I can’t even tell you how many times I’ve heard, “I’m just too busy for yoga.” And I have to admit that I’ve often been the one to say it! But, recently, after several months of feeling like I’d fallen off the yoga wagon, I started thinking about how I could ease my way back into a regular practice.
Even when I didn’t have time to get to an actual class, I found other ways to squeeze yoga into a few blissful moments. I found ways to incorporate yoga here and there, throughout my day. And eventually, I did find my way back to the yoga mat . . .

Here are 5 ways to practice yoga even when you feel too busy:

1. Uttanasana break

Whether we spend most of our day seated or on our feet, we can all use a little stretch, a little release of the lower back, and a lengthening of our hamstrings. Take a few short breaks each day to stretch and release physical tension.
Standing up with your feet flat on the ground, just fold forward as far as you can, bringing your hands down to the ground, to your shins, or to a block. Allow some bend in your knees if needed. Hold for 5 rounds of breath. Over time, even this short little practice sprinkled throughout your day can improve your flexibility.

2. Savasana in bed

On the days I skip going to my mat, I always say, “Well, at least I practiced Savasana in bed.” If you want to try this, it’s easy.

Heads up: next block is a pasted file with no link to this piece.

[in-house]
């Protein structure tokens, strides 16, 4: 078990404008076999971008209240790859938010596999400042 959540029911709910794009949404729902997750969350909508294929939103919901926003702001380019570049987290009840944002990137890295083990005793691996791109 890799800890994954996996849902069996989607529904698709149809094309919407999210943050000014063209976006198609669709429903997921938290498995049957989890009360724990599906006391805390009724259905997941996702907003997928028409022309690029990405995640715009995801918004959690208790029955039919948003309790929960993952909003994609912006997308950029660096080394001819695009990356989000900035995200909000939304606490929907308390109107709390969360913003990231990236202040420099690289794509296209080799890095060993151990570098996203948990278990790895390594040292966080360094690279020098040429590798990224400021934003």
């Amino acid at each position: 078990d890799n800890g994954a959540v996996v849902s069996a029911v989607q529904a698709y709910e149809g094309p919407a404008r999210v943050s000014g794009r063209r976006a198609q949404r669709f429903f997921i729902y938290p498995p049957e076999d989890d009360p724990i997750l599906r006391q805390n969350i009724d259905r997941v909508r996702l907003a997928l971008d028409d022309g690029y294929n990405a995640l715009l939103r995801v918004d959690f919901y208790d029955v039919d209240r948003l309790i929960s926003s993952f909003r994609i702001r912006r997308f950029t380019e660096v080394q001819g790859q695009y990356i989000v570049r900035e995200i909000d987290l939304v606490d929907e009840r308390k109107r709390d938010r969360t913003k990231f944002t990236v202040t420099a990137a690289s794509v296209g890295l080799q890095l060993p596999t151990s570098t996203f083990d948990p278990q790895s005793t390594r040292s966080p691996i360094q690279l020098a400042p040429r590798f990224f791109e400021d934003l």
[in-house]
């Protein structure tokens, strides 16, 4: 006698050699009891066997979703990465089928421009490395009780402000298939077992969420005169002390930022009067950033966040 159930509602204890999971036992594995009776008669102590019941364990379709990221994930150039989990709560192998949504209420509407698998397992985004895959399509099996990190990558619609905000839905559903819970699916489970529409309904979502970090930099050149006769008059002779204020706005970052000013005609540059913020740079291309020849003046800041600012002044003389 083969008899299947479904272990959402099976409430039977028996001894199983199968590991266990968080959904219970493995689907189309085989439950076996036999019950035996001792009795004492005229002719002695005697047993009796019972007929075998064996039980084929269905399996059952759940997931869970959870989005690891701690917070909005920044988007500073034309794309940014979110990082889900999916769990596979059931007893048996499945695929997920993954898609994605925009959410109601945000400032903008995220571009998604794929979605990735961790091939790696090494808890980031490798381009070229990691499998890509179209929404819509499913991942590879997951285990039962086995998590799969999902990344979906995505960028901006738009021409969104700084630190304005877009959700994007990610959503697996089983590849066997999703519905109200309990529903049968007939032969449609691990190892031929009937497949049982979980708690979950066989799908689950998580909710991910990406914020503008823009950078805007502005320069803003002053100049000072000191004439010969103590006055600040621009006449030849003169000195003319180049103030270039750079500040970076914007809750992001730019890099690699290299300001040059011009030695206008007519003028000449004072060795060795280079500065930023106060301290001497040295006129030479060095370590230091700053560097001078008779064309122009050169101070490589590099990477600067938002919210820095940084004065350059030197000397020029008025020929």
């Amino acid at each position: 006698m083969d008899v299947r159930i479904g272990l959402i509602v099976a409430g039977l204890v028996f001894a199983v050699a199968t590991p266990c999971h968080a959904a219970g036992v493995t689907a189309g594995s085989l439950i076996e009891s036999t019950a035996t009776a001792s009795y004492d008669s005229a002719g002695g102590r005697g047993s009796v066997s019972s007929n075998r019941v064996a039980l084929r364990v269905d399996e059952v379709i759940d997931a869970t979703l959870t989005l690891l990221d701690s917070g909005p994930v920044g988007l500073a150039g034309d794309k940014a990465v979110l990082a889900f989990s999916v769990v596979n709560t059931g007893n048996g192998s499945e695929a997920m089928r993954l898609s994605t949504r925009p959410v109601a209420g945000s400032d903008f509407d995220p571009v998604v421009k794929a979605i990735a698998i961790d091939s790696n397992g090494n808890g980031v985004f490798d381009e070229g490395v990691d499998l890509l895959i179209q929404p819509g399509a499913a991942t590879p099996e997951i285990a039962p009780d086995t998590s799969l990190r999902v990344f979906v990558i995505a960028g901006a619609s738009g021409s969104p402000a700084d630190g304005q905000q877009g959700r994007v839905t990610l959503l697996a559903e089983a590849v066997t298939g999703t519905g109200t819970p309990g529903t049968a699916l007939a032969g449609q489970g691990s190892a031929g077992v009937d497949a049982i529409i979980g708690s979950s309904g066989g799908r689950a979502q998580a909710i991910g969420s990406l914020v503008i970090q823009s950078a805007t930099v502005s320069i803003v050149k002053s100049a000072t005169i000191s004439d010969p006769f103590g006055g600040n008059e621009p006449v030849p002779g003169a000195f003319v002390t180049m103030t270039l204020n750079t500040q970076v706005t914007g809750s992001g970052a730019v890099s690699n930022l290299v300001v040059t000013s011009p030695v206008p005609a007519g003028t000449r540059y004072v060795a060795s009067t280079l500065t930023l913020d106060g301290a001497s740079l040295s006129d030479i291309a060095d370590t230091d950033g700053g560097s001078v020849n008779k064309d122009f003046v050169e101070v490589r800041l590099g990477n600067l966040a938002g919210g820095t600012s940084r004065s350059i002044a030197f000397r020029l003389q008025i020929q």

When you go to bed, instead of just getting into your usual position for sleeping, get into Savasana. Lying flat on your back, allow your arms and legs to extend and relax. Breathe deeply at first, and then forget about your breathing.
Surrender. Feel as if you are melting into your bed. Dissolving. Merging into the universe. You might fall asleep. If not, give yourself a few minutes here before switching your brain to sleep mode.

3. Pranayama anywhere

Now, the type of pranayama practice is a big factor here. Although breath of fire or alternate nostril breathing are always welcome, the easiest method to use in any situation is simply learning to slow down your breath.
Here’s what you do: Inhale to the count of 4, hold for a count of 4, exhale to the count of 4, hold for a count of 4, inhale to the count of 4, repeat.
Easy peasy. And over time, you can play around with increasing the count. Practicing controlling your breath will help calm your nervous system, relax your body, and quiet your mind.

4. Hip opener in the a.m.